Surname: Williams

Slave Narrative of Aunt Mary Williams

Interviewer: F. S. DuPre Person Interviewed: Mary Williams Location: Spartanburg, South Carolina Aunt Mary Williams stated she remembered slavery times, for she was a girl large enough to walk four miles to go to work “while slavery was on”. She said Mr. Alfred Brown used to own her mother, but she was raised by Mrs. Margaret Taylor who used to live where the oil mill is now, below Arkwright Mills. Her father was owned by Mr. Simpson Bobo and drove his horse for him. She stated she was a good hoe-hand, but didn’t pick cotton, as Mr. Brown didn’t raise any cotton, just raised something to eat. She said her master was a kind man, didn’t allow any “paterollers” on his place, yet she had seen other slaves on other plantations with bloody backs and arms from the whippings they got. When asked why they were whipped, she replied, “Just because their masters could whip them; they owned them and could do what they wanted to them”. Her master didn’t allow any whipping on his place. One time he kept a slave from another plantation who was fleeing the “paterollers” on his place and in his own house until he was set free. “I’se got the looking glasses and the thimble my great-grandmother used to use when she worked. She was a good weaver and a good sewer. She...

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Will of John Williams, – 1672

JOHN WILLIAMS, New York. Leaves to Anthony Jansen Turk, “all my tools in the house of Henry Morris in New Jersey, as also whatever I have in the house of Anthony Jansen, or elsewhere.” And all my land in New Jersey according to the records of Elizabethtown, and he is to pay to Henry Morris a debt of 40 shillings and the funeral charges. Makes Henry Morris executor. Dated October 10, 1672. Witnesses, Otto Gerritse, John Sharpe. Letters of administration granted to Anthony Jansen Turk, October 15, 1672. LIBER 1-2, page...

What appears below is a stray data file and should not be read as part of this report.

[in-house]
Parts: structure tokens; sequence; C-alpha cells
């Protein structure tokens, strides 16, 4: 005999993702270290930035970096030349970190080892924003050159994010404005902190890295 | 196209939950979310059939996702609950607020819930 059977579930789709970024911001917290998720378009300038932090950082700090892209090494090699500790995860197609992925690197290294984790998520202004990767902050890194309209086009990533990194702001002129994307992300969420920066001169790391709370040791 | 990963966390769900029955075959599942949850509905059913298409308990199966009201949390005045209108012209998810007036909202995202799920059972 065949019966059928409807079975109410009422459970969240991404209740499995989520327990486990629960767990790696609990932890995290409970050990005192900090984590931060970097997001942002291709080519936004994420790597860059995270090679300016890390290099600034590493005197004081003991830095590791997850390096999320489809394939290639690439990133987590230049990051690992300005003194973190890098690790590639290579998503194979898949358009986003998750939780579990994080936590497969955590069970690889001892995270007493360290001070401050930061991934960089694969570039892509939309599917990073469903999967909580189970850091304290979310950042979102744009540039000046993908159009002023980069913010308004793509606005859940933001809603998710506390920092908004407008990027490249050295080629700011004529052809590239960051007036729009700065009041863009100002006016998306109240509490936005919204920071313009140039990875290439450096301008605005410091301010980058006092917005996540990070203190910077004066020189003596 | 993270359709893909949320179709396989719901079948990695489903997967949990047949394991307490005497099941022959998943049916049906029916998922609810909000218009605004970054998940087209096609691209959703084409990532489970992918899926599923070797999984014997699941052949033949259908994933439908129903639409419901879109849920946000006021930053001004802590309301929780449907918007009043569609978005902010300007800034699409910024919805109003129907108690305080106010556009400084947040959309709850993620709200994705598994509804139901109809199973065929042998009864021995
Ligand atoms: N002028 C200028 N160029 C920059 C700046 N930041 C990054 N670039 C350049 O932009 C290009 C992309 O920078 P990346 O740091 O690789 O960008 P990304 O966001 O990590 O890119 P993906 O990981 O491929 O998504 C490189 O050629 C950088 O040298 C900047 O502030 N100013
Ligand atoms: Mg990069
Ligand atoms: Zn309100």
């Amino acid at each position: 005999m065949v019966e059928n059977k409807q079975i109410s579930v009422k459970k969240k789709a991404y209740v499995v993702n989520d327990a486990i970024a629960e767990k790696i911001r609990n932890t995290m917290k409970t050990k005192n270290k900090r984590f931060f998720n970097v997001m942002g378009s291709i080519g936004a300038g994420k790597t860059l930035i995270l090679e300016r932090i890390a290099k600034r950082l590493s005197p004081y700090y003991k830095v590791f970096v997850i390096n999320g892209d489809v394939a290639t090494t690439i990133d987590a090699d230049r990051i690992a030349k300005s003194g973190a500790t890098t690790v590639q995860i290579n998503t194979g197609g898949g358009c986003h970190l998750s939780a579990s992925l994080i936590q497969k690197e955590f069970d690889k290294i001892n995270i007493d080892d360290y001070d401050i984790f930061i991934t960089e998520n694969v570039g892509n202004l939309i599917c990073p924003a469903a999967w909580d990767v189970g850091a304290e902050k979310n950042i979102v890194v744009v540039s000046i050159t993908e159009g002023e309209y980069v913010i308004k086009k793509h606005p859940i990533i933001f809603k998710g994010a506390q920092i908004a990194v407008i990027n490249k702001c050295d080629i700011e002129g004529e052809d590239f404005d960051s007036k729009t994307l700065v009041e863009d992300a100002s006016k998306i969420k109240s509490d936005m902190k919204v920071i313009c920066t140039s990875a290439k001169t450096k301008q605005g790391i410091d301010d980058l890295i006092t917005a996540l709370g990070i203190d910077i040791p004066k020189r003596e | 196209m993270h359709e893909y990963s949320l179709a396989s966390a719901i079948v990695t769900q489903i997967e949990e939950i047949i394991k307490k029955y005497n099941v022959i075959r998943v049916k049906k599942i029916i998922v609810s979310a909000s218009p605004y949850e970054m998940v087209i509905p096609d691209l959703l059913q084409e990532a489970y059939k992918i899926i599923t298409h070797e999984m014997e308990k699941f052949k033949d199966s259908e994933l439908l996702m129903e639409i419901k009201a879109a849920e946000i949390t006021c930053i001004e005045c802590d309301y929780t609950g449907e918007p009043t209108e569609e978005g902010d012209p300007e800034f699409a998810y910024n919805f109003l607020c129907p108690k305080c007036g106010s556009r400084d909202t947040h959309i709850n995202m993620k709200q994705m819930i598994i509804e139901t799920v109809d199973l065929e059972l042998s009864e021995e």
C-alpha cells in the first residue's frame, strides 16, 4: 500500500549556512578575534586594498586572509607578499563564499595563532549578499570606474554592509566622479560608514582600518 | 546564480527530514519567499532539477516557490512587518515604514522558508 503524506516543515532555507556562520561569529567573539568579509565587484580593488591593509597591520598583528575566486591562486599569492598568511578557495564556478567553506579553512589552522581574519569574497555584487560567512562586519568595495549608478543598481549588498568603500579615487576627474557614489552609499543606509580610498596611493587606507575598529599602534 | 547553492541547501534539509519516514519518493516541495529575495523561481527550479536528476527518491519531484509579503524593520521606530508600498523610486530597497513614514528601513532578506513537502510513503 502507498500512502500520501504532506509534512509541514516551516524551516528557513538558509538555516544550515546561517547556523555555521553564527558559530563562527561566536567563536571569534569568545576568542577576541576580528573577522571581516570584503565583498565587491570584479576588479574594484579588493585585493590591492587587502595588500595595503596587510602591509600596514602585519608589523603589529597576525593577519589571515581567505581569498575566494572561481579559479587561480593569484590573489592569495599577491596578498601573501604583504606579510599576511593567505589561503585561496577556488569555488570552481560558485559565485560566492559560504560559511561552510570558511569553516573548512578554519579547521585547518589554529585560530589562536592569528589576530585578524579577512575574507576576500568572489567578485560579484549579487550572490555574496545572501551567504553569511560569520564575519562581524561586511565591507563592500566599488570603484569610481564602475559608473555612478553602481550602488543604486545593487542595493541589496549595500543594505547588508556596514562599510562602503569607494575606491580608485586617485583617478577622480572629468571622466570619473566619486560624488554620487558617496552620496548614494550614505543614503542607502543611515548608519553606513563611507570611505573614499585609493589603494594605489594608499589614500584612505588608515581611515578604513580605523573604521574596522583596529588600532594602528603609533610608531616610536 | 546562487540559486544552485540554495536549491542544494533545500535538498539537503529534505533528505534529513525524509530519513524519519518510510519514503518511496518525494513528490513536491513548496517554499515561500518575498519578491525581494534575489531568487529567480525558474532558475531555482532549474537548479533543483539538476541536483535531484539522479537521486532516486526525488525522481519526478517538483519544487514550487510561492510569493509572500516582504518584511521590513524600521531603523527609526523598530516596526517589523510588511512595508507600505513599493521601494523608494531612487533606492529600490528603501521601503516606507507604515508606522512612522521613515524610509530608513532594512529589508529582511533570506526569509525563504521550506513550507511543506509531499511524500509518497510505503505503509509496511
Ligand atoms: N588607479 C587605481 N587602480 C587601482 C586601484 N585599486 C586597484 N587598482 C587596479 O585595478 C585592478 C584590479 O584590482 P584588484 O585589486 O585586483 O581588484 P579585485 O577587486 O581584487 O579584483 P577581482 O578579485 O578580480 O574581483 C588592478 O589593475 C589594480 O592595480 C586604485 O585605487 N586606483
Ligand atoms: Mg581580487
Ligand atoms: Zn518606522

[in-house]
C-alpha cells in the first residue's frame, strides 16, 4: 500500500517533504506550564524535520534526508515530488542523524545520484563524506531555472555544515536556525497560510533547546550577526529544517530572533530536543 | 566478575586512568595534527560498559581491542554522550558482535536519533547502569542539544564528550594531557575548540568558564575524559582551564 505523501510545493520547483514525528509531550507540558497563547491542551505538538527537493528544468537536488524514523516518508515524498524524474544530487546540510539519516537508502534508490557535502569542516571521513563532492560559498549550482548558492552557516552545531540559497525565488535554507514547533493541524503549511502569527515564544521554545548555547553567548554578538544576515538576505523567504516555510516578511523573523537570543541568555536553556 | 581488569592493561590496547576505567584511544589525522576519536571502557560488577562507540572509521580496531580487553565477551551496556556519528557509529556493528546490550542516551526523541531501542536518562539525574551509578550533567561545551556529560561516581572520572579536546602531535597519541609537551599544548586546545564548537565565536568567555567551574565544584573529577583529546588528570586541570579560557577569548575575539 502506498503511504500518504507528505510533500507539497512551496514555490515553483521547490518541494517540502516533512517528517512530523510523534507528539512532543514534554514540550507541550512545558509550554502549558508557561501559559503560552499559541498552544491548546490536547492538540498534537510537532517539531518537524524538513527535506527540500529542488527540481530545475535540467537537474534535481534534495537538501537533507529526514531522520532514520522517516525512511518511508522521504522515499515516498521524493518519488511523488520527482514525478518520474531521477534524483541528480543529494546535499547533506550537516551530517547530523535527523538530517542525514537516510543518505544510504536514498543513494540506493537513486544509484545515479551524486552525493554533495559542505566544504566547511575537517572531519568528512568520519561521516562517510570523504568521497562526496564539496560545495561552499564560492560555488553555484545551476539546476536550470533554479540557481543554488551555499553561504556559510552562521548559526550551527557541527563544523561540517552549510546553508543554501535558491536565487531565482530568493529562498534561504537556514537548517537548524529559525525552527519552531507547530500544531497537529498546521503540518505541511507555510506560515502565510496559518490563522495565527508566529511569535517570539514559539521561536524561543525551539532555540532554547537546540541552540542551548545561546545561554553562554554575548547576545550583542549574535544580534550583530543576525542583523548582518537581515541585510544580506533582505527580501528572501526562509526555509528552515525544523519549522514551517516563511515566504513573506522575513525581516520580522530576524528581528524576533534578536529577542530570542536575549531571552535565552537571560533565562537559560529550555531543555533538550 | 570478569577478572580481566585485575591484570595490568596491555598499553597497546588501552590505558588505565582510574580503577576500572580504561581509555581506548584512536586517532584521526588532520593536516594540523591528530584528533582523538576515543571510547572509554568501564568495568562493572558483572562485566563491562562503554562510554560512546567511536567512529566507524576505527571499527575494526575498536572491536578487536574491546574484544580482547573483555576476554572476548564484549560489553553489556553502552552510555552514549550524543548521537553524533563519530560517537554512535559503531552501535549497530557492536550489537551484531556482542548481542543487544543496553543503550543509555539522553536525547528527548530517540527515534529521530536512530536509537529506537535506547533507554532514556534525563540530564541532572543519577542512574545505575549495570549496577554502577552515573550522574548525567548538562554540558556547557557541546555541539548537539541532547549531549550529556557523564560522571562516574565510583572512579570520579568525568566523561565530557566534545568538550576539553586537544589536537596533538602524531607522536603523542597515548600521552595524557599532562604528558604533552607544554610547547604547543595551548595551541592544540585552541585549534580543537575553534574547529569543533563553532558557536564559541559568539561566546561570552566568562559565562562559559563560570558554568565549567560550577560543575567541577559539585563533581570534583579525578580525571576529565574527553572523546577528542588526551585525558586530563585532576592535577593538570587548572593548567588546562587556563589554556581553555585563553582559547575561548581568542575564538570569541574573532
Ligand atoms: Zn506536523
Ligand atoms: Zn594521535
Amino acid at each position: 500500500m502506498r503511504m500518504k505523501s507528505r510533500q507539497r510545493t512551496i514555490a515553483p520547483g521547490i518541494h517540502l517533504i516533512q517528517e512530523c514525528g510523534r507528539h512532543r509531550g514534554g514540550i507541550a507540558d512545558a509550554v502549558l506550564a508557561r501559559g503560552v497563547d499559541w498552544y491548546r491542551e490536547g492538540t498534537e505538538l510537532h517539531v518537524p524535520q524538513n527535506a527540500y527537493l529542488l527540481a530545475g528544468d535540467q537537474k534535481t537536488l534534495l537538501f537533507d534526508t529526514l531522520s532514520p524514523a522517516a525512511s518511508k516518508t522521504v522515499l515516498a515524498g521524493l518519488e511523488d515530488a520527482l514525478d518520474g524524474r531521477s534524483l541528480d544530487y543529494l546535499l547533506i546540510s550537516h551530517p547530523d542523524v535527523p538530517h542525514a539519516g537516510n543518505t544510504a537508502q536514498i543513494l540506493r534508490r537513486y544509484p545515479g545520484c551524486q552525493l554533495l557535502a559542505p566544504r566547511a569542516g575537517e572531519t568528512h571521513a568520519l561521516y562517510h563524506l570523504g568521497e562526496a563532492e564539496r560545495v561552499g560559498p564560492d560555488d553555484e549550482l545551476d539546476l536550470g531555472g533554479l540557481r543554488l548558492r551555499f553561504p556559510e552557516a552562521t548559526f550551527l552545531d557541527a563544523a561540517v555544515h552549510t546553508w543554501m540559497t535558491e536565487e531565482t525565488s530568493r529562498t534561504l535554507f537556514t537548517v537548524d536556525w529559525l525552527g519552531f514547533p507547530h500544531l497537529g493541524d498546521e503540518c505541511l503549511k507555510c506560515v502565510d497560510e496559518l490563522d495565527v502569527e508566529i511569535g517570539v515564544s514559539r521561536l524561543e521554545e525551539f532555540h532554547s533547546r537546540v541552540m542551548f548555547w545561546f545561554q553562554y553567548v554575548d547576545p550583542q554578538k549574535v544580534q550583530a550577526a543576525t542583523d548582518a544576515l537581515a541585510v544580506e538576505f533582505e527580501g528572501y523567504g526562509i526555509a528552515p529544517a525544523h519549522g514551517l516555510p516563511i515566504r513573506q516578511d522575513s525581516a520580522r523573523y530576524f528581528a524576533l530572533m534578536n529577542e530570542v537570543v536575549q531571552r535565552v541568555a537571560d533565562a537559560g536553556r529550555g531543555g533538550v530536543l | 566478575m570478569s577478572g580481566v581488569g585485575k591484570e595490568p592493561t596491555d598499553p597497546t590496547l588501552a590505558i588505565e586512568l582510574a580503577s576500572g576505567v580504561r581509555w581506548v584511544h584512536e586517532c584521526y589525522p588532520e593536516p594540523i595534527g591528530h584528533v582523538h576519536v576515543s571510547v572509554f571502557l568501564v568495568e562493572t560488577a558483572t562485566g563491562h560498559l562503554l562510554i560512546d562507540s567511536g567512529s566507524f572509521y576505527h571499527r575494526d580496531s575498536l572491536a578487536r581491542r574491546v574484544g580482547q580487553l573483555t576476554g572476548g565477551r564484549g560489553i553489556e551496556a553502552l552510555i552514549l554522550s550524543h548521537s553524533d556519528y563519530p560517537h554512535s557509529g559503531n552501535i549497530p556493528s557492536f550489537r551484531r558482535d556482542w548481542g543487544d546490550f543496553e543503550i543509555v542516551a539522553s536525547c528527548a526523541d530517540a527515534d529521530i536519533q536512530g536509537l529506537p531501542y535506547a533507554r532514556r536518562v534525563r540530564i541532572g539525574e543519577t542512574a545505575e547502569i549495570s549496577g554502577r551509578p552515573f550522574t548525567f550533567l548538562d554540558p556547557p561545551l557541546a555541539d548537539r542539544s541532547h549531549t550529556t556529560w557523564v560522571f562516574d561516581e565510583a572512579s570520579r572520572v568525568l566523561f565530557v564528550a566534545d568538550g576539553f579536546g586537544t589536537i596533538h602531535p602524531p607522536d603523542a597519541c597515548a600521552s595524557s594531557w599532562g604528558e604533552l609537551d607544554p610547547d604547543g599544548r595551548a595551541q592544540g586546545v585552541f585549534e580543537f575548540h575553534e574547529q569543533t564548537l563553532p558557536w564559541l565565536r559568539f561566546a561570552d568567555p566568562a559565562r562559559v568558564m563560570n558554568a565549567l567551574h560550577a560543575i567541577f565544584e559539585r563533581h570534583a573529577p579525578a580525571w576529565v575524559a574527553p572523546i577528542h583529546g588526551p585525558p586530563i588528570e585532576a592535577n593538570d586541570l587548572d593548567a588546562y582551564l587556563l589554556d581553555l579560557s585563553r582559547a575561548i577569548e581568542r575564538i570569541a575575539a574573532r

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Slave Narrative of Dan Smith

Interviewer: W. W. Dixon Person Interviewed: Dan Smith Location: Winnsboro, South Carolina Place of Birth: Richland County SC Date of Birth: January 11, 1862 Age: 75 Occupation: Construction Dan Smith lives in one room, rent free, of a three-room frame house, the property of his son-in-law, Jim Cason. It is situated on the southeast corner of Garden and Palmer streets in the town of Winnsboro, S.C. He is tall, thin and toothless, with watery eyes and a pained expression of weariness on his face. He is slow and deliberate in movements. He still works, and has just finished a day’s work mixing mortar in the construction of a brick store building for Mr. Lauderdale. His boss says: ‘The spirit is willing but the flesh is weak.’ There is nothing organically wrong with Dan but he appears, in human anatomy, as Doctor Holmes’s One Horse Shay must have looked the day before its final collapse. “You been here once befo’ and now here you is again. You say you wanna git additions? Well, I’s told you dat I was born in Richland County, a slave of Marse John Lever and on his plantation, January de 11th day, 1862, when de war was gwine on. How I know? ‘Cause my mammy and pappy told me so. They call my pappy Bob and my mammy Mary. Strange as it seem, my mistress...

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Slave Narrative of Bill Williams

Interviewer: W. W. Dixon Person Interviewed: Bill Williams Location: Winnsboro, South Carolina Age: 82 Bill Williams lives on the Durham place, nine miles east of Winnsboro, S.C., on the warm charity of Mr. Arthur M. Owens, the present owner. He is decrepit and unable to work. “I was born a slave of old Marster John Durham, on a plantation ’bout five miles east of Blackstock, S.C. My mistress name Margaret. Deir chillun was Miss Cynthia, Marse Johnnie, Marse Willie and Marse Charnel. I forgits de others. Then, when young Marse Johnnie marry Miss Minnie Mobley, my mammy, Kizzie, my daddy, Eph, and me was give to them. Daddy and mammy had four other chillun. They was Eph, Reuben, Winnie and Jordan. Us live in rows of log houses, a path ‘twixt de two rows. Us was close to de spring, where us got water and mammy did de white folks washin’ every week. I kep’ de fires burnin’ ’round de pots, so de water would keep boilin’. Dat’s ’bout all de work I ‘members doin’ in slavery time. Daddy was a field hand and ploughed a big red mule, name Esau. How many slaves was dere? More than I could count. In them days I couldn’t count up to a hundred. How, then, I gonna kno’ how many dere was? You have to ask somebody else. I’ll just risk...